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    Arrow Read input, do something, read more input (simple question)


    I'm working on a program that takes standard input, makes a ordered linked list, then prints the list depending on the next user input (y/n).

    The problem I have however is taking more standard input after the first.

    Code:
    #include <stdio.h>
    
    int main ( void ) {
    	char c;
    	scanf("%c", &c);
    	printf("output: %c", c);
    	scanf("%c", &c);
    	printf("output: %c", c);
    	return 0;
    }
    When running the program, if I type a character (say y), it prints the character and stops the program before getting to the second scanf.

    This happens with both getchar and scanf.

    I know it's probably a simple answer but I can't work it out.

    Thanks for any help.
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    Did you really only type "y"? I'll bet you also pressed the Enter key. Please read the frequently asked questions.

    FAQ

    explains this. Also, did output: display twice? Observe carefully, report carefully. Thanks.
    Last edited by b49P23TIvg; January 8th, 2013 at 09:19 AM.
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    Your code is lading a single input and reading the first two chars try this code

    Code:
    #include <stdio.h>
    
    char getChar(){
    char a;
    	scanf("%s", &a);
    return a;
    }
    
    int main ( void ) {
    	char a;
    	
    	printf("output: %c \n", getChar());
    	
    	printf("output: %c \n", getChar());
    	return 0;
    }
    Originally Posted by b49P23TIvg
    Did you really only type "y"? I'll bet you also pressed the Enter key. Please read the frequently asked questions.

    FAQ

    explains this. Also, did output: display twice? Observe carefully, report carefully. Thanks.

    Comments on this post

    • dwise1_aol disagrees : Clean up in aisle getChar! Buffer overflow!
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    EffX, did you understand b49P23TIvg's answer?

    The input functions of the Standard C Library date back to when you communicated with the main-frame or mini-computer through a terminal, most of where were line-oriented, so the input functions are line-oriented. You need to hit the Enter key before an input function such as getchar or scanf will even begin to start processing the input line. Therefore, an input line will contain the characters typed plus the newline character for the Enter key.. If you tell scanf to read in the next character in the input buffer, regardless of what kind of character it is, then it's going to read in the newline before it would ever think of waiting for you to enter in a second line.

    Newlines, spaces, tabs, and the like are called white space. You want scanf to ignore all the white space that precedes the next input character, so that is what you need to tell scanf. A space in the format string represents white space, so you need to insert a space before the character specifier, thus:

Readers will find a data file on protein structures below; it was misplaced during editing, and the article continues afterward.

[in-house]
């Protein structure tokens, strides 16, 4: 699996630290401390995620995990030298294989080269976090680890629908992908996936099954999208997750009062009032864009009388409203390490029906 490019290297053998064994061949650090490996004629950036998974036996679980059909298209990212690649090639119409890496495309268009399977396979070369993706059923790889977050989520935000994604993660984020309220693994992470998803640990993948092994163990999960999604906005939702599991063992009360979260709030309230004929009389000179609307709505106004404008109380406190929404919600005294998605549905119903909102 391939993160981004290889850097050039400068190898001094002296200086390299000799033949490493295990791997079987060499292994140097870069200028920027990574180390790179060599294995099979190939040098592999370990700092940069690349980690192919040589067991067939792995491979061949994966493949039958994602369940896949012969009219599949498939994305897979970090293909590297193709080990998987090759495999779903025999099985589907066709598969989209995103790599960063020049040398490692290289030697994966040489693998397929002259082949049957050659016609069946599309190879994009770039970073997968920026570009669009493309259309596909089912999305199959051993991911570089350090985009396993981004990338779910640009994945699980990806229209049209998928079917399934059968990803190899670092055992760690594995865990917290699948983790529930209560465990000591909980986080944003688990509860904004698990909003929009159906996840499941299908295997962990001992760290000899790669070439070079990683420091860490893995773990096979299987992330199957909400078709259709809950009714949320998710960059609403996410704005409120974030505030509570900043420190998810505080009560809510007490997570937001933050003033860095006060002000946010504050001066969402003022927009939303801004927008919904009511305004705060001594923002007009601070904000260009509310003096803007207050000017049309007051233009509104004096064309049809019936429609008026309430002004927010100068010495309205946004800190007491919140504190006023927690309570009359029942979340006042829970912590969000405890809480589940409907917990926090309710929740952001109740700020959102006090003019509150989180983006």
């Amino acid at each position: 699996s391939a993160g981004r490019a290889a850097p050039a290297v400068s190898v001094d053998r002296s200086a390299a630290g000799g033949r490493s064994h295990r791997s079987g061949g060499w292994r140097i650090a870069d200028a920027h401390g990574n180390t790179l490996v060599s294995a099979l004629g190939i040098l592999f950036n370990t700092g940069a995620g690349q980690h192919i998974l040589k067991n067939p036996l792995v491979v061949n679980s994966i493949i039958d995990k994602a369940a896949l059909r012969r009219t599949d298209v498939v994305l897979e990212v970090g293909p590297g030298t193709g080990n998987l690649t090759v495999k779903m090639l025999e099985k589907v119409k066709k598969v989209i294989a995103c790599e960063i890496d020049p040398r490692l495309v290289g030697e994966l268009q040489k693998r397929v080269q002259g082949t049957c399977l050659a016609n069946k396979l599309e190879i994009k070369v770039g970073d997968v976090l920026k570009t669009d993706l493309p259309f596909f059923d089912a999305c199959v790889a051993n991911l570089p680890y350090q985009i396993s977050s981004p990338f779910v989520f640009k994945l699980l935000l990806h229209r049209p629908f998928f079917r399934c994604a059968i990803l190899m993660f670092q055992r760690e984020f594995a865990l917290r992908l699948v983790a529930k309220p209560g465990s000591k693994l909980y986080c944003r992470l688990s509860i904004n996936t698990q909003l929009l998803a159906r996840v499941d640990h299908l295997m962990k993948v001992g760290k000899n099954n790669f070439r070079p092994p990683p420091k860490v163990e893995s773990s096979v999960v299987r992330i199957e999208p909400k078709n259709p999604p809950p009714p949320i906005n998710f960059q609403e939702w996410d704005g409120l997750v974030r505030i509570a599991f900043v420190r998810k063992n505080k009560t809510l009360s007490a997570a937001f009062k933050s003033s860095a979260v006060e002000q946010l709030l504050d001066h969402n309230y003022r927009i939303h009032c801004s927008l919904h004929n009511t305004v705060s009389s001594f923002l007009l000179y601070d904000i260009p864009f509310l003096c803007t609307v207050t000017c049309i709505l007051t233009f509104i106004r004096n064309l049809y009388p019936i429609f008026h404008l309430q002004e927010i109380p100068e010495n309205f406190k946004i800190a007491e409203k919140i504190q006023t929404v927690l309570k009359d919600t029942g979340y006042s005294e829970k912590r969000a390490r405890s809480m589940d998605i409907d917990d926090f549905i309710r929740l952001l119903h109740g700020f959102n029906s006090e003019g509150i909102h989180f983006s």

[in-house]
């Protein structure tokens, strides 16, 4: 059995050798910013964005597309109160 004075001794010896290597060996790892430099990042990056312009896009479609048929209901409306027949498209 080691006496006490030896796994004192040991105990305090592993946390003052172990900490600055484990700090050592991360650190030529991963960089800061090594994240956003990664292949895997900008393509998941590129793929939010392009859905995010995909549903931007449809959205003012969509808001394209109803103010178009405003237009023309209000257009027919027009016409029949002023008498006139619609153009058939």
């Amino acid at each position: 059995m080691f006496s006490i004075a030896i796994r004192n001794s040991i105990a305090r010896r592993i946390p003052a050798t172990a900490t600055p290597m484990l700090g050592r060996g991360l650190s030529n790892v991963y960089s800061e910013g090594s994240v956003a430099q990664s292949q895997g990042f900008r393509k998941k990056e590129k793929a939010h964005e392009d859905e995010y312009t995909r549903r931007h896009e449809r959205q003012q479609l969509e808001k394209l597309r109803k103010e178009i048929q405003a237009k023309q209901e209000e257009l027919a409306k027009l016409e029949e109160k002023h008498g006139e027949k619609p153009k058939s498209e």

scanf(" %c", &c);

    An alternative that would work with getchar as well would be to simply run a do-while loop in which you would read in all the characters and from which you would only exit if the character read in is a printable character ([A-Z a-z 0-9]). Consult the functions in ctype.h or else write your own.

    Comments on this post

    • portcitysoftwar agrees : Very nicely put! Thanks for correcting me
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    Thanks for correcting me there. I guess it's been to long sense iv messed around with C and C++ been used to languages with built in protection against invalid input and buffer overflows.

    Originally Posted by dwise1_aol
    EffX, did you understand b49P23TIvg's answer?

    The input functions of the Standard C Library date back to when you communicated with the main-frame or mini-computer through a terminal, most of where were line-oriented, so the input functions are line-oriented. You need to hit the Enter key before an input function such as getchar or scanf will even begin to start processing the input line. Therefore, an input line will contain the characters typed plus the newline character for the Enter key.. If you tell scanf to read in the next character in the input buffer, regardless of what kind of character it is, then it's going to read in the newline before it would ever think of waiting for you to enter in a second line.

    Newlines, spaces, tabs, and the like are called white space. You want scanf to ignore all the white space that precedes the next input character, so that is what you need to tell scanf. A space in the format string represents white space, so you need to insert a space before the character specifier, thus:
    scanf(" %c", &c);

    An alternative that would work with getchar as well would be to simply run a do-while loop in which you would read in all the characters and from which you would only exit if the character read in is a printable character ([A-Z a-z 0-9]). Consult the functions in ctype.h or else write your own.

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